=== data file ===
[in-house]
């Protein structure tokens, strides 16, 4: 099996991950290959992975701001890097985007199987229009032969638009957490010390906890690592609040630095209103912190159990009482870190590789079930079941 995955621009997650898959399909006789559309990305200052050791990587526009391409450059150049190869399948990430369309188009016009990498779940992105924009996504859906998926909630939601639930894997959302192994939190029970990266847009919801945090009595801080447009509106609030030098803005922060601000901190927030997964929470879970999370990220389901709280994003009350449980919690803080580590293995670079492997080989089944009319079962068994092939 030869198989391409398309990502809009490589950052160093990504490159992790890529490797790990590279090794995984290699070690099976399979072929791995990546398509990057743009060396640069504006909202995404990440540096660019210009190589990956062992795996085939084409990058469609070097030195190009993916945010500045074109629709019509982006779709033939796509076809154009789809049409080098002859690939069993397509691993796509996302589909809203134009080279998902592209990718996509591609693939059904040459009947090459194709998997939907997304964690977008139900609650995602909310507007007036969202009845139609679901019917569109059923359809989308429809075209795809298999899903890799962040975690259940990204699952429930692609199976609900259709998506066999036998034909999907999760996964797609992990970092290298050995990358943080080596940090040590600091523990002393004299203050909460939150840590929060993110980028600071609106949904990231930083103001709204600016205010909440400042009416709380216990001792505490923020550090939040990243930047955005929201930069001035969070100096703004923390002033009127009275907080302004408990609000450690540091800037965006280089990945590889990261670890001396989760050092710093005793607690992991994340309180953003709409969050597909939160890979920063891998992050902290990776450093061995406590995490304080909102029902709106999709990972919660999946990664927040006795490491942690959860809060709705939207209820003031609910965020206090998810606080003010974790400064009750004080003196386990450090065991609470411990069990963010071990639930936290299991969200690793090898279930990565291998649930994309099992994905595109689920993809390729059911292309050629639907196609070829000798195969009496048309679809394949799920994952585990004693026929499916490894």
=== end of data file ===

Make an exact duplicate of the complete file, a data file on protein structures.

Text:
[in-house]
């Protein structure tokens, strides 16, 4: 099996991950290959992975701001890097985007199987229009032969638009957490010390906890690592609040630095209103912190159990009482870190590789079930079941 995955621009997650898959399909006789559309990305200052050791990587526009391409450059150049190869399948990430369309188009016009990498779940992105924009996504859906998926909630939601639930894997959302192994939190029970990266847009919801945090009595801080447009509106609030030098803005922060601000901190927030997964929470879970999370990220389901709280994003009350449980919690803080580590293995670079492997080989089944009319079962068994092939 030869198989391409398309990502809009490589950052160093990504490159992790890529490797790990590279090794995984290699070690099976399979072929791995990546398509990057743009060396640069504006909202995404990440540096660019210009190589990956062992795996085939084409990058469609070097030195190009993916945010500045074109629709019509982006779709033939796509076809154009789809049409080098002859690939069993397509691993796509996302589909809203134009080279998902592209990718996509591609693939059904040459009947090459194709998997939907997304964690977008139900609650995602909310507007007036969202009845139609679901019917569109059923359809989308429809075209795809298999899903890799962040975690259940990204699952429930692609199976609900259709998506066999036998034909999907999760996964797609992990970092290298050995990358943080080596940090040590600091523990002393004299203050909460939150840590929060993110980028600071609106949904990231930083103001709204600016205010909440400042009416709380216990001792505490923020550090939040990243930047955005929201930069001035969070100096703004923390002033009127009275907080302004408990609000450690540091800037965006280089990945590889990261670890001396989760050092710093005793607690992991994340309180953003709409969050597909939160890979920063891998992050902290990776450093061995406590995490304080909102029902709106999709990972919660999946990664927040006795490491942690959860809060709705939207209820003031609910965020206090998810606080003010974790400064009750004080003196386990450090065991609470411990069990963010071990639930936290299991969200690793090898279930990565291998649930994309099992994905595109689920993809390729059911292309050629639907196609070829000798195969009496048309679809394949799920994952585990004693026929499916490894």